Glossy plastic looks good in photos and that's about all it's good for; using glossy plastic for the keyboard is insane.
  • mmatis - Wednesday, March 9, 2011 - link

    I no longer touch any Toshiba products. Your mileage may vary.
  • Vincent - Wednesday, March 9, 2011 - link

    I see 10/100 ethernet offered on a surprising number of notebooks. Why cripple a machine like this? I wish reviewers would criticize manufacturers for not offering gigabit ethernet.
  • alent1234 - Wednesday, March 9, 2011 - link

    almost everyone uses wifi these days, and this is a way to cut some costs on a low margin product. most people won't care about no gigabit since no one has gigabit broadband and the whole home media server thing is a tiny niche
  • anactoraaron - Wednesday, March 9, 2011 - link

    yeah but let's face it, we're talking about a difference of about a dollar to Toshiba for the gigabit upgrade. And to say whole home media server or even media sharing is a niche in regards to a laptop with a blu-ray player seems a bit off base.
  • piroroadkill - Thursday, March 10, 2011 - link

    No. If you want to use the laptops in a small business situation, imaging over gigabit is much, much faster.

    Believe me, consumer laptops DO get used in small business/education environments.

    Also, gigabit ethernet would cost almost nothing to add over 10/100. There's simply no reason not to have it.
  • piesquared - Wednesday, March 9, 2011 - link

    I recently bought an Acer 5552G with one an N660, and it's a terrific notebook. It has a 6470M but I never bought it for the gaming, even though it has no problems for what I use it for. Highly recommend the processors, and i'd wouldn't touch one of those flakey sand bridge things, or whatever they're called. It's a big risk buying one of those unstable and flawed parts.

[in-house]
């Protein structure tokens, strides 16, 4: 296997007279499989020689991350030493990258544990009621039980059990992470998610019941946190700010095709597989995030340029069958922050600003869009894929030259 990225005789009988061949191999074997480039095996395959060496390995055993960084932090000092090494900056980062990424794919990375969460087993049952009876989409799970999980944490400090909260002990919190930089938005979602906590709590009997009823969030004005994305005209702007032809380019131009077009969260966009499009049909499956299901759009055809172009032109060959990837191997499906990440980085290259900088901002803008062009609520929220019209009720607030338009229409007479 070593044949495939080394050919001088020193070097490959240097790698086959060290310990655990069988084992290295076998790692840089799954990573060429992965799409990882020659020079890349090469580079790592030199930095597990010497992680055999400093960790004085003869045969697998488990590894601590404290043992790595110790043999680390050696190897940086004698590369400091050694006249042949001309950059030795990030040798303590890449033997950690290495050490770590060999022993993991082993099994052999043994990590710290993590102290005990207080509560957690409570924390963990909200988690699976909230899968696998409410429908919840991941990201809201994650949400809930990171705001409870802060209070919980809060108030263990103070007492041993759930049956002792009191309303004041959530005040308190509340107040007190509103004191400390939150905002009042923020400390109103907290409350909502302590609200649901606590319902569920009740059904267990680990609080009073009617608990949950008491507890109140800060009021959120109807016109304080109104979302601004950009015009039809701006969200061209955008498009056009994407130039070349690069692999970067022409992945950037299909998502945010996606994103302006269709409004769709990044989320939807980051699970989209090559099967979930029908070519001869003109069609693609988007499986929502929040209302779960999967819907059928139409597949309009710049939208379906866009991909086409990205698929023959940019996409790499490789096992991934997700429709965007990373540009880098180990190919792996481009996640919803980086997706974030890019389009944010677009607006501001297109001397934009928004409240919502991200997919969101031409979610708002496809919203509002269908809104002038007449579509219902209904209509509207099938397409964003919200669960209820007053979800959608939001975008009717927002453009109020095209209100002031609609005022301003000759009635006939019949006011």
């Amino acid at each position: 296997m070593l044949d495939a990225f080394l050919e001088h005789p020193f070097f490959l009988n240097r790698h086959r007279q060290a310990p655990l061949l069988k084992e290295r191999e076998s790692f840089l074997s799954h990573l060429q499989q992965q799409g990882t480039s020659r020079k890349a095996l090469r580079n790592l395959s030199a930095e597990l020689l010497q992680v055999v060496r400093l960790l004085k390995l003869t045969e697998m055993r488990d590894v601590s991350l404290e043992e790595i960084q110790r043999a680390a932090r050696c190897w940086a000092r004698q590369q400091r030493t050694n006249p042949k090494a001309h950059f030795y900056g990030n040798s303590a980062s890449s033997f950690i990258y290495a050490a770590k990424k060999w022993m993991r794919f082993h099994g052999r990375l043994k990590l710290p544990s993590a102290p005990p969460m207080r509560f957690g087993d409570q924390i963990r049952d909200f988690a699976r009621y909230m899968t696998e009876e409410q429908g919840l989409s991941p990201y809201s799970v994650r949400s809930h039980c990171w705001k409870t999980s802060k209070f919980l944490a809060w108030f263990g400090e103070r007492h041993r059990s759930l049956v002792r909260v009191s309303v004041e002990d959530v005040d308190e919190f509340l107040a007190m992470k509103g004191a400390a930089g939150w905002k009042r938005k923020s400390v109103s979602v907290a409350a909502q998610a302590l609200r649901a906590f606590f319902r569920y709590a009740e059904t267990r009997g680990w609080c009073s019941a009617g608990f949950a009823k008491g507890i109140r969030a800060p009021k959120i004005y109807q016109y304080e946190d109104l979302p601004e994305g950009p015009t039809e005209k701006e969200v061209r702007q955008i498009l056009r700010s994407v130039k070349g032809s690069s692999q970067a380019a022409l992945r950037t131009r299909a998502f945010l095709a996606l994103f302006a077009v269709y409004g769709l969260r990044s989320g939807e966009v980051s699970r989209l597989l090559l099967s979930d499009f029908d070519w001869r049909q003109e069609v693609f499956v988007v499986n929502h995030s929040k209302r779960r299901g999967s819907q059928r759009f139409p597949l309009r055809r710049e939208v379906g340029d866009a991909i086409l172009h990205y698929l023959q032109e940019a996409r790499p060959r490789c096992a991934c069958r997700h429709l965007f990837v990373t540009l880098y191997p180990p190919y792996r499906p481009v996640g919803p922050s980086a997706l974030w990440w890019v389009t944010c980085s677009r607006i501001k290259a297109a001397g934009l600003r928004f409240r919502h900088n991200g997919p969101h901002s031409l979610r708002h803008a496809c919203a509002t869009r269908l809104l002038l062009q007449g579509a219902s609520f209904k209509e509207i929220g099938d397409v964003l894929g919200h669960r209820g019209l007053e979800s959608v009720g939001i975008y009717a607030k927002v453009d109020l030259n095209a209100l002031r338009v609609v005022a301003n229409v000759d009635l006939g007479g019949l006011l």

• Kibbles - Wednesday, March 9, 2011 - link

    I'm curious as to why glossy plastic is so adamantly deemed as bad, as if it's fact. I myself prefer the ultrafine matte that's almost like a paper texture, but that's a personal preference. I'm sure there's lots of people out there that like glossy plastics. I know my mom likes it. Could it be that the demographics that these low end laptops target predominantly prefer glossy plastics? Has any manufacturer ever given any statistical feedback on this?
  • LoneWolf15 - Wednesday, March 9, 2011 - link

    The amount of crap loaded on Toshiba laptops disguised as useful software makes me avoid them. Hey, we have a separate widget for managing absolutely everything, and each one runs in a separate process that takes up additional RAM, and each one is a separate executable that takes up disk space too! Isn't that NEAT?

    Toshiba, a bit of advice: Look at apps like Dell ControlPoint, or even a few of Lenovo's (not as cohesive, but still better thought-out), and realize what a great service you could do your users by bundling nearly a dozen system utilities into a single, unified app. That way, the average user doesn't have to send a system to me to figure out what is useful, what is not, and why all of the stock software is sucking half a gig of RAM (on top of what the OS takes) out of the box, and thrashing the disk. Actually, you're also less likely to have a user say "I'll never buy a Toshiba again, they're ungodly slow."
  • KiwiTT - Wednesday, March 9, 2011 - link

    After nearly 8 years since that model was released, I would have thought we would have had double or even triple the resolution in a 14" form-factor.

    And it is not just Toshiba, it is nearly all the manufacturers. And if you want comparable resolution to the T41, you have to pay almost double. While you may say that the new notebooks have better brighter Screens, CPUs, Graphic Cards, Battery life, etc., it seems as if screen resolution has been stuck in neutral. This is the main portal to all that is available in the notebook, so it should be the best it can be.

    I think major review sites like this one and others should actually start bemoaning this lack of increase in resolution for more mainstream notebooks. Even the new ipad2 was rumored initially to have a better resolution, but no, this was false again.

Log in

Don't have an account? Sign up now